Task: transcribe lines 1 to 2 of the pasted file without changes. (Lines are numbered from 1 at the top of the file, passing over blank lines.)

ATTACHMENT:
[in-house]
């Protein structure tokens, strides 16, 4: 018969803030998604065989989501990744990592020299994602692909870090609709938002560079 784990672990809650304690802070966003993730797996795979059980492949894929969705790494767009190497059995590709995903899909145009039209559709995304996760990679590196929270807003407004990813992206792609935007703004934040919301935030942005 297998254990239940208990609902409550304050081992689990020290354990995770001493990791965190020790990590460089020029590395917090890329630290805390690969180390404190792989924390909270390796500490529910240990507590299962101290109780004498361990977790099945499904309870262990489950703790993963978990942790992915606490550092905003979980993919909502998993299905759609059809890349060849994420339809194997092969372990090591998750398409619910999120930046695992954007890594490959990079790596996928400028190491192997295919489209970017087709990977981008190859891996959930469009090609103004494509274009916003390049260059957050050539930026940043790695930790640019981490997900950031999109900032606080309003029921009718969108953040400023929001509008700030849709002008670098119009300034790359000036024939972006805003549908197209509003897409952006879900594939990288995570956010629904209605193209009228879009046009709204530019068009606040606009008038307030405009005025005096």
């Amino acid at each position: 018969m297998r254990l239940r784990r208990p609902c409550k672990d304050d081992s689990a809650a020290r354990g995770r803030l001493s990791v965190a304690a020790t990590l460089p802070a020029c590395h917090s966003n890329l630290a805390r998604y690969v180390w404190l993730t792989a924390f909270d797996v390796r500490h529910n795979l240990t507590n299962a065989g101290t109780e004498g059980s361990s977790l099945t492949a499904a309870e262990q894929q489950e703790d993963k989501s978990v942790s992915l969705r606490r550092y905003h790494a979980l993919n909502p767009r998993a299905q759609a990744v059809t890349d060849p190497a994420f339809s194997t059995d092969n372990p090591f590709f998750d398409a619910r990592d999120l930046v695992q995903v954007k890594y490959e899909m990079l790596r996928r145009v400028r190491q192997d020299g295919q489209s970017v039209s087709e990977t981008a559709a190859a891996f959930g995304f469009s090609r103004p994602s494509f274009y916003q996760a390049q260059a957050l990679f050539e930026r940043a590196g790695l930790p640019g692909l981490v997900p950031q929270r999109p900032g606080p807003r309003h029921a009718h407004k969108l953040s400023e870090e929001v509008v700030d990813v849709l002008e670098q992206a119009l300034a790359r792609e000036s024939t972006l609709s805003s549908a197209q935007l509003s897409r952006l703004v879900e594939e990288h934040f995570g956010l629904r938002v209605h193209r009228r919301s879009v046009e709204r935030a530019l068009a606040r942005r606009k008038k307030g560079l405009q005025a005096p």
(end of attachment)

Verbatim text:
[in-house]
């Protein structure tokens, strides 16, 4: 018969803030998604065989989501990744990592020299994602692909870090609709938002560079 784990672990809650304690802070966003993730797996795979059980492949894929969705790494767009190497059995590709995903899909145009039209559709995304996760990679590196929270807003407004990813992206792609935007703004934040919301935030942005 297998254990239940208990609902409550304050081992689990020290354990995770001493990791965190020790990590460089020029590395917090890329630290805390690969180390404190792989924390909270390796500490529910240990507590299962101290109780004498361990977790099945499904309870262990489950703790993963978990942790992915606490550092905003979980993919909502998993299905759609059809890349060849994420339809194997092969372990090591998750398409619910999120930046695992954007890594490959990079790596996928400028190491192997295919489209970017087709990977981008190859891996959930469009090609103004494509274009916003390049260059957050050539930026940043790695930790640019981490997900950031999109900032606080309003029921009718969108953040400023929001509008700030849709002008670098119009300034790359000036024939972006805003549908197209509003897409952006879900594939990288995570956010629904209605193209009228879009046009709204530019068009606040606009008038307030405009005025005096």